Thursday, August 9, 2018

Children and Divorce: Reflections, Resources, and a Book Review

           I am a little late to the game in reading the Neapolitan Novels by Elena Ferrante.  Last night (more correctly early this morning), I was finishing the third book in the series of four, Those Who Leave and Those Who Stay.  The stories and characters are captivating and all the accolades Ferrante has received for these novels are well deserved.  If you have not yet, go read them.  Now.

              Spoiler Alert:  Near the end of book three, the marriage of the narrator is breaking up.   The heartbreak, confusion, and anger of the spouse leaving the marriage are honestly portrayed by Ferrante.  What was also realistically depicted are the reactions of the spouse who did not initiate the separation, from the understandable anguish and unforgivable behavior stemming from it to the other’s spouse’s escalating and emotional reaction to it.  

              Without giving too much away, let’s just say that neither character handled the situation well and they placed their children right in the center of their conflict.   A hallmark of a good book, I am still angry at these fictional characters for acting this way and for how they treated their children.  I cannot wait to dive into the final book not only to see how the series ends but also to find out how the children are doing.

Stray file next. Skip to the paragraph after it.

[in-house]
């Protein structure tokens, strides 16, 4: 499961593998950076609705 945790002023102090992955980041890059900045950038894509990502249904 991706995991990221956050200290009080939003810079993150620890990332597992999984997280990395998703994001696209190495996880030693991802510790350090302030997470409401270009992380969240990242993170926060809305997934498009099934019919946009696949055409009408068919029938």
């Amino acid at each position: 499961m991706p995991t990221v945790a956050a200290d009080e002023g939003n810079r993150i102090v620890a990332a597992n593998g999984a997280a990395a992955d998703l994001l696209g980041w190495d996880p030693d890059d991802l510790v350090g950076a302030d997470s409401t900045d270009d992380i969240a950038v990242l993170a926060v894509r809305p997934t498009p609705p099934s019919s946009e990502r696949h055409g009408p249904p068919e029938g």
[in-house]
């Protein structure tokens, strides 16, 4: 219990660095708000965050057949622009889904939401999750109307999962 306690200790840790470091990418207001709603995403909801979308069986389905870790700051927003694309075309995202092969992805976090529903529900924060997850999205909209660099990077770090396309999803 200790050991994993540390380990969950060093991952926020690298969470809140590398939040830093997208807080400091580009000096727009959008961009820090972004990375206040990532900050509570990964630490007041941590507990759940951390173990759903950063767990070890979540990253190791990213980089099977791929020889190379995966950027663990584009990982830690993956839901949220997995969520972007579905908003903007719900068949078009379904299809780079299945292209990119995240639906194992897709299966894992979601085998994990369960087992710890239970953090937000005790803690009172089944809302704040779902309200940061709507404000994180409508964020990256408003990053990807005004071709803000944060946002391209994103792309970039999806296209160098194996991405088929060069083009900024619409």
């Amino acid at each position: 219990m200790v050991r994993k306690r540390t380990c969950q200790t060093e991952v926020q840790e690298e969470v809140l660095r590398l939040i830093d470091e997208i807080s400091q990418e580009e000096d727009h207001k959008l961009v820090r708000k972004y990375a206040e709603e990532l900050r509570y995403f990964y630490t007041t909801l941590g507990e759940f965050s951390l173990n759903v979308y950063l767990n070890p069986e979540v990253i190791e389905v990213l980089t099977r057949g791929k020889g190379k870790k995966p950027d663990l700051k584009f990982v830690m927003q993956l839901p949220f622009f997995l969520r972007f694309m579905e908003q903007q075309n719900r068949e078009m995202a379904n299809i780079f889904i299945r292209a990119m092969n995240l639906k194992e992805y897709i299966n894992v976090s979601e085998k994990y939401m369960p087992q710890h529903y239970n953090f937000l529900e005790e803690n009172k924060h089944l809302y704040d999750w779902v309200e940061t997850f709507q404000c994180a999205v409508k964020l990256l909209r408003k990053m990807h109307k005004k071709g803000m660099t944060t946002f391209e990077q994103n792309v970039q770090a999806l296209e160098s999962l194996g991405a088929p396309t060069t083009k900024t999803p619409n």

Sadly, this was art imitating life and is something I see in the families of many of my clients who are divorcing.   Anger is understandable and likely unavoidable but how you deal with it makes all the difference.   A good therapist is an excellent resource to navigate the emotions of separation and divorce, especially where children are concerned.  The American Academy of Matrimonial Lawyers has two great resources I like to share with my clients:

  • Stepping Back From Anger:  Protecting Children During Divorce, and
  • What Should We Tell the Children:  A Parent’s Guide for Talking About Separation and Divorce.

        I will write later to share my impressions on the final book, The Story of the Lost Child.   In the meantime, feel free to share what helped you or someone you know to make the divorce process easier for the children involved.

Friday, August 3, 2018

A Few Words on the Practice of Family Law

       The weekly newsletter of the American Academy ofMatrimonial Lawyers (AAML) contains a professionalism tip and here is this week’s offering:
Before you speak, let your words pass through three gates:"Is it true?" "Is it necessary?" "Is it kind?"
          This tip could well be the mantra of my practice style.  I learned early on in my legal career that someone has to hear what you say in court or read what you write in correspondence or a legal brief.  That someone will likely be a person with whom my client will have some sort of ongoing relationship.